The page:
Today we rolled out to Grantsville to check out the Utah State Firefighters Museum. This has been on our list for a while, but we haven’t made the trek about 25 minutes west of Salt Lake City. The museum is at the Deseret Peak Complex, and there is ample signage along I-80 to get you to the complex and museum.
Once you get to the complex, finding the museum is a little tougher. The signs send you into a parking lot by a guard station, but often, there isn’t a guard. Turn immediately left and circle around and through the black gate behind you. This road will take you around past the Oquirrh Mountain Mining Museum (which was closed) to the Firefighters Museum.
The Firefighters Museum is in a big beautiful building, but it seems vastly under-appreciated. Hours are from 11am to 3pm on Fridays & Saturdays. And there was not a soul there. I mean, nobody. No curator, no staff, no visitors . . . We could have driven any firetruck right out of there, I think! (We didn’t.) There is also a suggested donation, though the museum is free: $2 per adult, $5 per family.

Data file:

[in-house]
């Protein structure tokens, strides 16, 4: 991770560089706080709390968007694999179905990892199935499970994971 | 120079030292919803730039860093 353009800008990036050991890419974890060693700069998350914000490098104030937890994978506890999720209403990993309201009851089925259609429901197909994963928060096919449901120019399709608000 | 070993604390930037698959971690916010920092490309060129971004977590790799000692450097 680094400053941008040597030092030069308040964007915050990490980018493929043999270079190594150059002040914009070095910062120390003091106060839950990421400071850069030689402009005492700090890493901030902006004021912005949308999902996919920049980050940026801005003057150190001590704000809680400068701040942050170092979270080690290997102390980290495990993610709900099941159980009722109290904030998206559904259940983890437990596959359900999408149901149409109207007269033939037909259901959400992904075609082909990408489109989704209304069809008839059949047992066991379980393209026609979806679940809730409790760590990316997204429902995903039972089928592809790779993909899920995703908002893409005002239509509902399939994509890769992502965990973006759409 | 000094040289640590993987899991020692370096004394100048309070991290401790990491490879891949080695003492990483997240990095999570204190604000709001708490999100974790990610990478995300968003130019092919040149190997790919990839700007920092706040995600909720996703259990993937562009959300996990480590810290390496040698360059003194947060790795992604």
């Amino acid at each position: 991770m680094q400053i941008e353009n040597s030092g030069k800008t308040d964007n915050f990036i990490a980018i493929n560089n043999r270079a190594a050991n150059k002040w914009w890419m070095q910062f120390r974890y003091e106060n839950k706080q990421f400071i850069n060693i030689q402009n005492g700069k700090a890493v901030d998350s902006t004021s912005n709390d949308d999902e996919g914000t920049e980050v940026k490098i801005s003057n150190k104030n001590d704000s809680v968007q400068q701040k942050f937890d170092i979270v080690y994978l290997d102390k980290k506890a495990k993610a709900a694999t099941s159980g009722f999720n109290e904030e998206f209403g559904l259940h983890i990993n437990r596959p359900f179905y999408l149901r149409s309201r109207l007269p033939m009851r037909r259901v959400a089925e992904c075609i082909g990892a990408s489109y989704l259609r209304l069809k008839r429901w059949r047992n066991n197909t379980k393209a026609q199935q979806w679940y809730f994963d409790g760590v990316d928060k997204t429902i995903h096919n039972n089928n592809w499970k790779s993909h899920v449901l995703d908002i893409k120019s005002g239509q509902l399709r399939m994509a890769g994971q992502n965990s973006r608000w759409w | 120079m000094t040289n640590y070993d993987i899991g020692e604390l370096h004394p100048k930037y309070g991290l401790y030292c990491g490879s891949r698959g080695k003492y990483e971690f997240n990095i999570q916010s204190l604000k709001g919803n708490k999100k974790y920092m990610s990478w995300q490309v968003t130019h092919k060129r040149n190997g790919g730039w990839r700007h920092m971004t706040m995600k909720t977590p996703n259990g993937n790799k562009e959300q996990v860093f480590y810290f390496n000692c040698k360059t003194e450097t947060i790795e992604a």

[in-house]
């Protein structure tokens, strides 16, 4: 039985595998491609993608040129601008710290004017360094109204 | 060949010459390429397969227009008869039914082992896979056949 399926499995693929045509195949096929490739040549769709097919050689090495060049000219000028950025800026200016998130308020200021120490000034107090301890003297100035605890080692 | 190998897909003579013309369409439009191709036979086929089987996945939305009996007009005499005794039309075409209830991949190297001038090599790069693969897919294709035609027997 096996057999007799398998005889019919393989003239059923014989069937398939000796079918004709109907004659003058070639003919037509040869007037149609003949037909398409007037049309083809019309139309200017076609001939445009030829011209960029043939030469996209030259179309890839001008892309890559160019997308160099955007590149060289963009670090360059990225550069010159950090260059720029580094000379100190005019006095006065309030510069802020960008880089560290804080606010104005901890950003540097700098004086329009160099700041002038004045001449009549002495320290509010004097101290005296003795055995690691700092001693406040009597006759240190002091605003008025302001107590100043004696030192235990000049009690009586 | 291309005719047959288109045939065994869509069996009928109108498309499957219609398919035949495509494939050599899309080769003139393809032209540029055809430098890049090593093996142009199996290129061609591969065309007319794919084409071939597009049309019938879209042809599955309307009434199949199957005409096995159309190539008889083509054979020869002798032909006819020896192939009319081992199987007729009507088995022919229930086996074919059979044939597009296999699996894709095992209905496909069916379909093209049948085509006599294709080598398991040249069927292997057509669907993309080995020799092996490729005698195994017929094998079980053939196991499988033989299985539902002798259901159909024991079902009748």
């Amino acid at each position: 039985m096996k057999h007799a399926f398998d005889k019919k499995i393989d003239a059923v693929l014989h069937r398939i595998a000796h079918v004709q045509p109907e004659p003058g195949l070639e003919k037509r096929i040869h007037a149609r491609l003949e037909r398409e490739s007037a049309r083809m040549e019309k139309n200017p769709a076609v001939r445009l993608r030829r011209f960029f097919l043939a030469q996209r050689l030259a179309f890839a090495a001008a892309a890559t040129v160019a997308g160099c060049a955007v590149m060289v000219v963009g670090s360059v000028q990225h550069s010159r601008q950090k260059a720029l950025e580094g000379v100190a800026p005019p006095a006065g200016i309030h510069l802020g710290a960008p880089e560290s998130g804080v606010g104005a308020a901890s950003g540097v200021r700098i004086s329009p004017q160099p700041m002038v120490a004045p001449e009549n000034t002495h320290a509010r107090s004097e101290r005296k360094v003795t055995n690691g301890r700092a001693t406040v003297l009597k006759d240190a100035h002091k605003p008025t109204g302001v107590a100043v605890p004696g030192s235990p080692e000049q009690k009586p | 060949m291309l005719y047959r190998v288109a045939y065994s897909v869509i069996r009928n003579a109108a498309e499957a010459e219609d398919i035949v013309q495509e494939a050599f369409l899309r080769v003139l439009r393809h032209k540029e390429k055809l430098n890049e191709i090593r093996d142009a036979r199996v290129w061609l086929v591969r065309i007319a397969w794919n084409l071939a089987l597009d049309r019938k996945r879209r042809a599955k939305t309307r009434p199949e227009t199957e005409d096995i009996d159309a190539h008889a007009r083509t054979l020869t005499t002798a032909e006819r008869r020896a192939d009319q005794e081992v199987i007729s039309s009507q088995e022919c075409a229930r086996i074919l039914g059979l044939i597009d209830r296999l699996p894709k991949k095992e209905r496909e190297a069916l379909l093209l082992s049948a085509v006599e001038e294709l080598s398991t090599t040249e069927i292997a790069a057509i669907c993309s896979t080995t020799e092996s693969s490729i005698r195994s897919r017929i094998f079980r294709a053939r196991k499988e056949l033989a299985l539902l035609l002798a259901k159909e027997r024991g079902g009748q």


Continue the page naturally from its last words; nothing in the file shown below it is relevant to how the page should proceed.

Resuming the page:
This was the perfect adventure for our 3 year-old truck lover. We walked through a massive, open building looking at fire engines dating back as far as 1914. We loved looking at the years of the vehicles and the cities they came from. There are many beautiful old machines including one rear-end driver.
Besides the actual fire engines there isn’t much to see. A few helmets, some ladders stacked in the back, and a patch display the boys thought was pretty neat. Don’t forget to drive around to the north side of the museum to see a few of the larger trucks.
This was a long drive and a short adventure, but our boys loved it. They loved watching the motorcycles jumping on the track across from the museum, too.
And we even found another adventure called the Benson Grist Mill— an LDS church history site that we’d never heard of.